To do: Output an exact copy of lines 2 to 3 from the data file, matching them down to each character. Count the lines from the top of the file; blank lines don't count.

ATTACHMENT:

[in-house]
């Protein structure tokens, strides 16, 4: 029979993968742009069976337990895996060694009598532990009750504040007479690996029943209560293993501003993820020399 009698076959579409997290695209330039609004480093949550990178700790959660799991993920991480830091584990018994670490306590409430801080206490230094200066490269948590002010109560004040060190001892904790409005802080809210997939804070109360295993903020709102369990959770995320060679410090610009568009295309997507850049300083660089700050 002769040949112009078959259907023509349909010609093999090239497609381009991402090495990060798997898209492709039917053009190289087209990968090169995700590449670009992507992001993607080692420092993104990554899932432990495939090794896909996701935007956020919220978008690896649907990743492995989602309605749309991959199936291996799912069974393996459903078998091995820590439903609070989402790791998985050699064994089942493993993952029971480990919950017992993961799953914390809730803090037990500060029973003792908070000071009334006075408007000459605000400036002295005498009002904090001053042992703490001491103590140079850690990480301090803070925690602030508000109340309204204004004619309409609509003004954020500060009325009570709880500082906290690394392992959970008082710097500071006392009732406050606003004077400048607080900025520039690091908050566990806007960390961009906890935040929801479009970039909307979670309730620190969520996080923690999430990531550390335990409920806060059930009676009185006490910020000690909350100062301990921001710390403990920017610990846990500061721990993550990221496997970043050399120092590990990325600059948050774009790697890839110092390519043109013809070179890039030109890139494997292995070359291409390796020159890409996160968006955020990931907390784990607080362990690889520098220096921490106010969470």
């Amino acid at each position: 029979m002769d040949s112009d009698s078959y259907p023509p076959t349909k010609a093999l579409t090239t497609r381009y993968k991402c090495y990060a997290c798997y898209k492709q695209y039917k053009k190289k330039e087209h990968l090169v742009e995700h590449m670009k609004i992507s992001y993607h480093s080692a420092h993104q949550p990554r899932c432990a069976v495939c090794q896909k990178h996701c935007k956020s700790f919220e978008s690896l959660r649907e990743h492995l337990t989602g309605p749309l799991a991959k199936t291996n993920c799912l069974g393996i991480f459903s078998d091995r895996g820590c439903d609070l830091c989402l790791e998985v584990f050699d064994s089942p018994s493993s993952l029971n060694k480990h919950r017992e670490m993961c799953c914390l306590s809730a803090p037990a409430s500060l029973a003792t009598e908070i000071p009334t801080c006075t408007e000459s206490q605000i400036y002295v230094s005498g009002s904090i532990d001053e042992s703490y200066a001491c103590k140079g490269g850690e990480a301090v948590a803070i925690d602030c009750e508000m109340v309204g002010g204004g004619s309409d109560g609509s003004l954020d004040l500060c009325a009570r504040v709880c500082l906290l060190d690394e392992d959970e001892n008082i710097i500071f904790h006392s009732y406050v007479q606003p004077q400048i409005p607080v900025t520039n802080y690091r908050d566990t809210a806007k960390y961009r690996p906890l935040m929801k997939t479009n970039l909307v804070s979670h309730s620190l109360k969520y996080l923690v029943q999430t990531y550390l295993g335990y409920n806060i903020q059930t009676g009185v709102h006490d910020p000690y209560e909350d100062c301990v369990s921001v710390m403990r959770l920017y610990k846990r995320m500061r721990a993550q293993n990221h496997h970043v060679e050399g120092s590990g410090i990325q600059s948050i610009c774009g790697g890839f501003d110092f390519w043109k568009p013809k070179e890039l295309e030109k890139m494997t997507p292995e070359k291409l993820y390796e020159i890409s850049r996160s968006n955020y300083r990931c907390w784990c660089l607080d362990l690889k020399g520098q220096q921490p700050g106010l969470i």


């Protein structure tokens, strides 16, 4: 029979993968742009069976337990895996060694009598532990009750504040007479690996029943209560293993501003993820020399 009698076959579409997290695209330039609004480093949550990178700790959660799991993920991480830091584990018994670490306590409430801080206490230094200066490269948590002010109560004040060190001892904790409005802080809210997939804070109360295993903020709102369990959770995320060679410090610009568009295309997507850049300083660089700050 002769040949112009078959259907023509349909010609093999090239497609381009991402090495990060798997898209492709039917053009190289087209990968090169995700590449670009992507992001993607080692420092993104990554899932432990495939090794896909996701935007956020919220978008690896649907990743492995989602309605749309991959199936291996799912069974393996459903078998091995820590439903609070989402790791998985050699064994089942493993993952029971480990919950017992993961799953914390809730803090037990500060029973003792908070000071009334006075408007000459605000400036002295005498009002904090001053042992703490001491103590140079850690990480301090803070925690602030508000109340309204204004004619309409609509003004954020500060009325009570709880500082906290690394392992959970008082710097500071006392009732406050606003004077400048607080900025520039690091908050566990806007960390961009906890935040929801479009970039909307979670309730620190969520996080923690999430990531550390335990409920806060059930009676009185006490910020000690909350100062301990921001710390403990920017610990846990500061721990993550990221496997970043050399120092590990990325600059948050774009790697890839110092390519043109013809070179890039030109890139494997292995070359291409390796020159890409996160968006955020990931907390784990607080362990690889520098220096921490106010969470």
């Amino acid at each position: 029979m002769d040949s112009d009698s078959y259907p023509p076959t349909k010609a093999l579409t090239t497609r381009y993968k991402c090495y990060a997290c798997y898209k492709q695209y039917k053009k190289k330039e087209h990968l090169v742009e995700h590449m670009k609004i992507s992001y993607h480093s080692a420092h993104q949550p990554r899932c432990a069976v495939c090794q896909k990178h996701c935007k956020s700790f919220e978008s690896l959660r649907e990743h492995l337990t989602g309605p749309l799991a991959k199936t291996n993920c799912l069974g393996i991480f459903s078998d091995r895996g820590c439903d609070l830091c989402l790791e998985v584990f050699d064994s089942p018994s493993s993952l029971n060694k480990h919950r017992e670490m993961c799953c914390l306590s809730a803090p037990a409430s500060l029973a003792t009598e908070i000071p009334t801080c006075t408007e000459s206490q605000i400036y002295v230094s005498g009002s904090i532990d001053e042992s703490y200066a001491c103590k140079g490269g850690e990480a301090v948590a803070i925690d602030c009750e508000m109340v309204g002010g204004g004619s309409d109560g609509s003004l954020d004040l500060c009325a009570r504040v709880c500082l906290l060190d690394e392992d959970e001892n008082i710097i500071f904790h006392s009732y406050v007479q606003p004077q400048i409005p607080v900025t520039n802080y690091r908050d566990t809210a806007k960390y961009r690996p906890l935040m929801k997939t479009n970039l909307v804070s979670h309730s620190l109360k969520y996080l923690v029943q999430t990531y550390l295993g335990y409920n806060i903020q059930t009676g009185v709102h006490d910020p000690y209560e909350d100062c301990v369990s921001v710390m403990r959770l920017y610990k846990r995320m500061r721990a993550q293993n990221h496997h970043v060679e050399g120092s590990g410090i990325q600059s948050i610009c774009g790697g890839f501003d110092f390519w043109k568009p013809k070179e890039l295309e030109k890139m494997t997507p292995e070359k291409l993820y390796e020159i890409s850049r996160s968006n955020y300083r990931c907390w784990c660089l607080d362990l690889k020399g520098q220096q921490p700050g106010l969470i």